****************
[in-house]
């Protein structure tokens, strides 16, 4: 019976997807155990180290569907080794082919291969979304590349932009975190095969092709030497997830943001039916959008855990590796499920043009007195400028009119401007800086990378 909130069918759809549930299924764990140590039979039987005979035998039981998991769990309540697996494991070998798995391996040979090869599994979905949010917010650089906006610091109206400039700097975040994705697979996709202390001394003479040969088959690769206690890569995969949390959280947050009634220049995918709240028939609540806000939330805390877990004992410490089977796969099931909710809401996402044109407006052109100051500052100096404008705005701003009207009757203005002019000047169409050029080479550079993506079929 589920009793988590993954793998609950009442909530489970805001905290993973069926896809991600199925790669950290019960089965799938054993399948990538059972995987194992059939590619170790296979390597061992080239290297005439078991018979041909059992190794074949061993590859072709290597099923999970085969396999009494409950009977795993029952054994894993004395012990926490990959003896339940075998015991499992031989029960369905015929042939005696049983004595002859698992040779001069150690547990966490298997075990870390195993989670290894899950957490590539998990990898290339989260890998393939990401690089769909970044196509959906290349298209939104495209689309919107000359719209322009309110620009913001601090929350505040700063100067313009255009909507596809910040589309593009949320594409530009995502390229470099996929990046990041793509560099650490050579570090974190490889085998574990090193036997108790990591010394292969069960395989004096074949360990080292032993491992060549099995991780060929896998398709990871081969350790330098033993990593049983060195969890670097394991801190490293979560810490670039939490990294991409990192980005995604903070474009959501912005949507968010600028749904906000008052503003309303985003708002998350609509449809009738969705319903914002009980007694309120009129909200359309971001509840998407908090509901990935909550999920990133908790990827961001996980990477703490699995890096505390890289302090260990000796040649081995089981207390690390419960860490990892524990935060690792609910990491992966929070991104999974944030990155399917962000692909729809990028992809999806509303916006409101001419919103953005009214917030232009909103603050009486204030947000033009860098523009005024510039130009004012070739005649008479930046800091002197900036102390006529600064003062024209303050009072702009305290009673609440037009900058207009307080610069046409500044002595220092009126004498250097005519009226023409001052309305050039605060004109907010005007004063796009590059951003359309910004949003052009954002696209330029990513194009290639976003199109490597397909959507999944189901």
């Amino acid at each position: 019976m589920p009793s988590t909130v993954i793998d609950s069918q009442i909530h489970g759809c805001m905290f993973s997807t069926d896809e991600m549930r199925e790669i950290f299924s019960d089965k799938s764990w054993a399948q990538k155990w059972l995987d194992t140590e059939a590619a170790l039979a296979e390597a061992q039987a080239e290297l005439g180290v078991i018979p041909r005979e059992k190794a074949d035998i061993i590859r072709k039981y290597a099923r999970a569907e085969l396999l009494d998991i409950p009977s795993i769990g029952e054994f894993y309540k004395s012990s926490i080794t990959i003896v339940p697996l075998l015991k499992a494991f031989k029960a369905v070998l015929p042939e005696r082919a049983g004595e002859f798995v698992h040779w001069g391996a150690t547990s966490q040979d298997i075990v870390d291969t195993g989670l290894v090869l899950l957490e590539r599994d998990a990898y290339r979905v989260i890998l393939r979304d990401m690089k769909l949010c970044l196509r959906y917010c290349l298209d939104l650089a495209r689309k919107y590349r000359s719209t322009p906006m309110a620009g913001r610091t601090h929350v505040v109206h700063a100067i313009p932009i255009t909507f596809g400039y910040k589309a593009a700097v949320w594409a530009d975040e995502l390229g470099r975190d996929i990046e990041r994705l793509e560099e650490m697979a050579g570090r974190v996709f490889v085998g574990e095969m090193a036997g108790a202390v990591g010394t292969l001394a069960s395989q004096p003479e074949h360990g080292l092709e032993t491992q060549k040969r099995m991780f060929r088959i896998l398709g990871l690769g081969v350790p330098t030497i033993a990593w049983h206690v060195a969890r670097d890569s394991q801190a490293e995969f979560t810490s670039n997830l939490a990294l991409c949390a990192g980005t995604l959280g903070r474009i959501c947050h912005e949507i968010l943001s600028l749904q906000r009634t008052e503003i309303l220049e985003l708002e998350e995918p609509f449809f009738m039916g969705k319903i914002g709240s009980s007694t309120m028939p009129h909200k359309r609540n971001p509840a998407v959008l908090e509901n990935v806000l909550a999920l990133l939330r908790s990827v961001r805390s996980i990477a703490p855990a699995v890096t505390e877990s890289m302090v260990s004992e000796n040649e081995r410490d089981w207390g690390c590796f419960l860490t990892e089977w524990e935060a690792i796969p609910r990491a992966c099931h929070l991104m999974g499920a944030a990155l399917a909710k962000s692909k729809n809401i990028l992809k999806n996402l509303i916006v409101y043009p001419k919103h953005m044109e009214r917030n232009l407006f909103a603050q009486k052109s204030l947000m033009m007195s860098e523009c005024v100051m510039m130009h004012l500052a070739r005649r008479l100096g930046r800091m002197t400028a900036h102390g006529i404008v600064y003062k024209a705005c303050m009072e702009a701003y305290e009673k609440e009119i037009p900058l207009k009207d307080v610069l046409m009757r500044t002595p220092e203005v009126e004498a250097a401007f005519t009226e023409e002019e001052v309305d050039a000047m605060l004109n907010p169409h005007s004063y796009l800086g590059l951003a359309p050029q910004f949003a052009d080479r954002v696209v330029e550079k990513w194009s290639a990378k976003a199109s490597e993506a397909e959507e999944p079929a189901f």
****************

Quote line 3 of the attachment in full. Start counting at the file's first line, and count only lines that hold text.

């Amino acid at each position: 019976m589920p009793s988590t909130v993954i793998d609950s069918q009442i909530h489970g759809c805001m905290f993973s997807t069926d896809e991600m549930r199925e790669i950290f299924s019960d089965k799938s764990w054993a399948q990538k155990w059972l995987d194992t140590e059939a590619a170790l039979a296979e390597a061992q039987a080239e290297l005439g180290v078991i018979p041909r005979e059992k190794a074949d035998i061993i590859r072709k039981y290597a099923r999970a569907e085969l396999l009494d998991i409950p009977s795993i769990g029952e054994f894993y309540k004395s012990s926490i080794t990959i003896v339940p697996l075998l015991k499992a494991f031989k029960a369905v070998l015929p042939e005696r082919a049983g004595e002859f798995v698992h040779w001069g391996a150690t547990s966490q040979d298997i075990v870390d291969t195993g989670l290894v090869l899950l957490e590539r599994d998990a990898y290339r979905v989260i890998l393939r979304d990401m690089k769909l949010c970044l196509r959906y917010c290349l298209d939104l650089a495209r689309k919107y590349r000359s719209t322009p906006m309110a620009g913001r610091t601090h929350v505040v109206h700063a100067i313009p932009i255009t909507f596809g400039y910040k589309a593009a700097v949320w594409a530009d975040e995502l390229g470099r975190d996929i990046e990041r994705l793509e560099e650490m697979a050579g570090r974190v996709f490889v085998g574990e095969m090193a036997g108790a202390v990591g010394t292969l001394a069960s395989q004096p003479e074949h360990g080292l092709e032993t491992q060549k040969r099995m991780f060929r088959i896998l398709g990871l690769g081969v350790p330098t030497i033993a990593w049983h206690v060195a969890r670097d890569s394991q801190a490293e995969f979560t810490s670039n997830l939490a990294l991409c949390a990192g980005t995604l959280g903070r474009i959501c947050h912005e949507i968010l943001s600028l749904q906000r009634t008052e503003i309303l220049e985003l708002e998350e995918p609509f449809f009738m039916g969705k319903i914002g709240s009980s007694t309120m028939p009129h909200k359309r609540n971001p509840a998407v959008l908090e509901n990935v806000l909550a999920l990133l939330r908790s990827v961001r805390s996980i990477a703490p855990a699995v890096t505390e877990s890289m302090v260990s004992e000796n040649e081995r410490d089981w207390g690390c590796f419960l860490t990892e089977w524990e935060a690792i796969p609910r990491a992966c099931h929070l991104m999974g499920a944030a990155l399917a909710k962000s692909k729809n809401i990028l992809k999806n996402l509303i916006v409101y043009p001419k919103h953005m044109e009214r917030n232009l407006f909103a603050q009486k052109s204030l947000m033009m007195s860098e523009c005024v100051m510039m130009h004012l500052a070739r005649r008479l100096g930046r800091m002197t400028a900036h102390g006529i404008v600064y003062k024209a705005c303050m009072e702009a701003y305290e009673k609440e009119i037009p900058l207009k009207d307080v610069l046409m009757r500044t002595p220092e203005v009126e004498a250097a401007f005519t009226e023409e002019e001052v309305d050039a000047m605060l004109n907010p169409h005007s004063y796009l800086g590059l951003a359309p050029q910004f949003a052009d080479r954002v696209v330029e550079k990513w194009s290639a990378k976003a199109s490597e993506a397909e959507e999944p079929a189901f």